Public Report Complete
Statistics: 190 Studies, 9 Key Questions, 1 Extraction Form,
Date Created: Dec 11, 2020 09:29PM
Description: To evaluate the effectiveness and comparative effectiveness of opioid, nonopioid pharmacologic, and nonpharmacologic therapy in patients with specific types of acute pain, including effects on pain, function, quality of life, adverse events, and long-term use of opioids.

Screening for Hepatitis B Virus Infection in Nonpregnant Adolescents and Adults: A Systematic Review for the U.S. Preventive Services Task Force [Entered Retrospectively]


Public Report Complete
Statistics: 52 Studies, 7 Key Questions, 1 Extraction Form,
Date Created: Nov 24, 2020 07:43PM
Description: Background: A 2014 review for the US Preventive Services Task Force (USPSTF) found antiviral therapy for hepatitis B virus (HBV) infection associated with improved intermediate outcomes, although evidence on clinical outcomes was limited. Purpose: To update the 2014 HBV screening review in nonpregnant adolescents and adults to inform the USPSTF. Data Sources: We utilized the 2014 review, searched the Cochrane Central Register of Controlled Trials, the Cochrane Database of Systematic Reviews, and Ovid MEDLINE (2014 to August 2019); with surveillance through July 24, 2020. Study Selection: Eligible studies included randomized controlled trials (RCTs) and cohort studies on the benefits and harms of screening versus no screening, and the yield of alternative screening strategies; RCTs on the effects of antiviral therapy versus placebo or no therapy and preferred versus nonpreferred therapies on intermediate outcomes, clinical outcomes, and harms; and cohort studies on clinical outcomes and on the association between intermediate outcomes following antiviral therapy and clinical outcomes. Data Extraction: One investigator abstracted data and a second investigator checked data abstraction for accuracy. Two investigators independently assessed study quality using methods developed by the USPSTF. Data Synthesis (Results): Fifty total studies (30 trials and 20 cohort studies) with a total of 94,168 participants were included; of these, 22 were added for this update. No study directly evaluated the effects of screening for HBV infection versus no screening on clinical outcomes, such as mortality, hepatocellular carcinoma, or cirrhosis. Screening strategies that focused on risk factors such as ever having immigrated from high prevalence countries plus demographic and behavioral risk factors would identify nearly all HBV infection cases. In one study (N=21,008), only screening immigrants from high HBV prevalence countries would miss approximately two-thirds of infected persons. Based on 18 trials (N=2,972), antiviral therapy was associated with greater likelihood than placebo or no treatment for achieving intermediate outcomes, such as virologic suppression and hepatitis B e antigen or hepatitis B surface antigen loss or seroconversion; the numbers needed to treat ranged from 2.6 for virological suppression to 17 for hepatitis B e antigen seroconversion. Based on 12 trials (N=4,127), preferred (first-line) antiviral therapies were at least as likely as nonpreferred therapies to achieve intermediate outcomes. Based on 16 trials (N=4,809), antiviral therapy might be associated with improved clinical outcomes, but data were sparse and imprecise. Nine cohort studies (N=3,893) indicated an association between achieving an intermediate outcome following antiviral therapy and improved clinical outcomes, but were heterogeneous (hazards ratios ranged from 0.07 to 0.87). Antiviral therapy was associated with higher risk of withdrawal due to adverse events versus placebo or no antiviral therapy. Limitations: Only English-language articles were included, clinical outcome data for antiviral therapies were limited, observational studies were included on effects of antiviral therapy on long-term clinical outcomes and the association between intermediate and clinical outcomes, and some studies were conducted in countries where the prevalence and natural history of HBV infection are different from the United States. Conclusions: There was no direct evidence for the clinical benefits and harms of HBV screening versus no screening. Antiviral therapy for HBV infection was associated with improved intermediate outcomes and may improve clinical outcomes. Research is needed to clarify effects of screening and subsequent interventions on clinical outcomes and to identify optimal screening strategies.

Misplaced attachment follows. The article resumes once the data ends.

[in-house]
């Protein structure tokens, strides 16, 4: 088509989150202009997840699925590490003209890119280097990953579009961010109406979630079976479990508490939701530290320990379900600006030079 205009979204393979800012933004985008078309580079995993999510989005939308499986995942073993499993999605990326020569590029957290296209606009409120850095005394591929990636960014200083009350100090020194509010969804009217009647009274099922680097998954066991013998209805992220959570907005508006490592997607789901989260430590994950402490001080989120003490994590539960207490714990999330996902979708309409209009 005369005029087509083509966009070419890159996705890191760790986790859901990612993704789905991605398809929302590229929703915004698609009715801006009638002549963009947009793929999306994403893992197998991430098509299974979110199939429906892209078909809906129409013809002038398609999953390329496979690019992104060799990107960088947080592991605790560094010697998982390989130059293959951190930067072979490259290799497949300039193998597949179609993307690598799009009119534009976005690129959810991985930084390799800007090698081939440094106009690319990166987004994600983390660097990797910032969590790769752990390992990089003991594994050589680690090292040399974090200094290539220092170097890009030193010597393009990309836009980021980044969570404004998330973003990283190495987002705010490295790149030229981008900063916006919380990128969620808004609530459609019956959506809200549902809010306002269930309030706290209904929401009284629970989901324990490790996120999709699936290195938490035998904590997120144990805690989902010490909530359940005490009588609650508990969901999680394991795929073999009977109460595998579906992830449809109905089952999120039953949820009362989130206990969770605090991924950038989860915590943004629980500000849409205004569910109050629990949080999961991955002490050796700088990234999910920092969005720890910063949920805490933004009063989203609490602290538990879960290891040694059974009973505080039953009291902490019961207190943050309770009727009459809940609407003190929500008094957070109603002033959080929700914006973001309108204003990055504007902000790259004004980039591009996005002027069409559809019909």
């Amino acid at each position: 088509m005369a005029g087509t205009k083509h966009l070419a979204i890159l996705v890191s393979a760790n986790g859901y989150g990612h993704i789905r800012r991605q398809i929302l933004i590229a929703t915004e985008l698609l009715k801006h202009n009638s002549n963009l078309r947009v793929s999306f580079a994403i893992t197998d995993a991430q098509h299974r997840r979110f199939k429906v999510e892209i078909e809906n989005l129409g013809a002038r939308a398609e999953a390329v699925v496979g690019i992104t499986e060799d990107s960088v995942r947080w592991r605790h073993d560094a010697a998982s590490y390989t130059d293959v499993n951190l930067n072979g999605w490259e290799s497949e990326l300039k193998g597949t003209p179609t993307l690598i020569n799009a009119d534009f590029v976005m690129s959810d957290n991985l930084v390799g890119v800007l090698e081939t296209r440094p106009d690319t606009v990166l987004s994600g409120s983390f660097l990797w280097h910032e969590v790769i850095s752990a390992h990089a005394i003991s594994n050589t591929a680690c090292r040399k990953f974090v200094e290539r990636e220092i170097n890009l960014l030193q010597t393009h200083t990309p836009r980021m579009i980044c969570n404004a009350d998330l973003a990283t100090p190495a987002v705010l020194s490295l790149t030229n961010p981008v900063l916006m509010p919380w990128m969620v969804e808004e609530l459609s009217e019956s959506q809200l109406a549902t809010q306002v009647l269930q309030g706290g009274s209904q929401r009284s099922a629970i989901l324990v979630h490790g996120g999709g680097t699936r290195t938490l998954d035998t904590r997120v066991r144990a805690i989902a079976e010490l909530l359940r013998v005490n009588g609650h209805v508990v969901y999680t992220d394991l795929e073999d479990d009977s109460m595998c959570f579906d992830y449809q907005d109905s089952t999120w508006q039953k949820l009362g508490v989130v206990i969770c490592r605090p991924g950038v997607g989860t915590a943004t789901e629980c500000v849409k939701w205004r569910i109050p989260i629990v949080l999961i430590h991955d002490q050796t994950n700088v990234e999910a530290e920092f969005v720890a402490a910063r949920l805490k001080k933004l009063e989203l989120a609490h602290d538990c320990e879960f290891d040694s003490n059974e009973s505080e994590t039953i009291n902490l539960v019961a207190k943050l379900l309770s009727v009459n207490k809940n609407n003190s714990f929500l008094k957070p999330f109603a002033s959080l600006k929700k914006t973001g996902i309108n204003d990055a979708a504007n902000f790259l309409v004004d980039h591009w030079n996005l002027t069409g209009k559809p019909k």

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The data contained in this project are distributed under the terms of the Creative Commons Attribution-NonCommerical license, which permits the use, dissemination, and reproduction in any medium, provided the original work is properly cited, and that the use is non-commercial and otherwise in compliance with the license. See: https://creativecommons.org/licenses/by-nc/3.0/